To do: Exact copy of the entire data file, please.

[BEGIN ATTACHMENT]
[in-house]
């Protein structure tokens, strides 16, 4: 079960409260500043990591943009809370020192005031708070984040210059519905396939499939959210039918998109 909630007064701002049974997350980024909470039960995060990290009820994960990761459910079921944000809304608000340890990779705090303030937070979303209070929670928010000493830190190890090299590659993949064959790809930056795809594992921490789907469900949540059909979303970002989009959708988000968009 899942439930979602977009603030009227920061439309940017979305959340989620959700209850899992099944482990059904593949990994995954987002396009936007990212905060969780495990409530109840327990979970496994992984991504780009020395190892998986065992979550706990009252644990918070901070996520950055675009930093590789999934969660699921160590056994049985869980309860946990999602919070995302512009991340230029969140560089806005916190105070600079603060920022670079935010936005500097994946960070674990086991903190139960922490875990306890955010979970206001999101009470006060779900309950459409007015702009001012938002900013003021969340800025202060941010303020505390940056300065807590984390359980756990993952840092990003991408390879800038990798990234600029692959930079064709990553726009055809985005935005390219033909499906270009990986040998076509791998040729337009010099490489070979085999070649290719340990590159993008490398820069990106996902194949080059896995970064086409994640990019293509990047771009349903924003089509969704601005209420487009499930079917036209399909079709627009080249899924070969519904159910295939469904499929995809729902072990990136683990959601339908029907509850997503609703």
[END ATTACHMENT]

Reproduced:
[in-house]
């Protein structure tokens, strides 16, 4: 079960409260500043990591943009809370020192005031708070984040210059519905396939499939959210039918998109 909630007064701002049974997350980024909470039960995060990290009820994960990761459910079921944000809304608000340890990779705090303030937070979303209070929670928010000493830190190890090299590659993949064959790809930056795809594992921490789907469900949540059909979303970002989009959708988000968009 899942439930979602977009603030009227920061439309940017979305959340989620959700209850899992099944482990059904593949990994995954987002396009936007990212905060969780495990409530109840327990979970496994992984991504780009020395190892998986065992979550706990009252644990918070901070996520950055675009930093590789999934969660699921160590056994049985869980309860946990999602919070995302512009991340230029969140560089806005916190105070600079603060920022670079935010936005500097994946960070674990086991903190139960922490875990306890955010979970206001999101009470006060779900309950459409007015702009001012938002900013003021969340800025202060941010303020505390940056300065807590984390359980756990993952840092990003991408390879800038990798990234600029692959930079064709990553726009055809985005935005390219033909499906270009990986040998076509791998040729337009010099490489070979085999070649290719340990590159993008490398820069990106996902194949080059896995970064086409994640990019293509990047771009349903924003089509969704601005209420487009499930079917036209399909079709627009080249899924070969519904159910295939469904499929995809729902072990990136683990959601339908029907509850997503609703």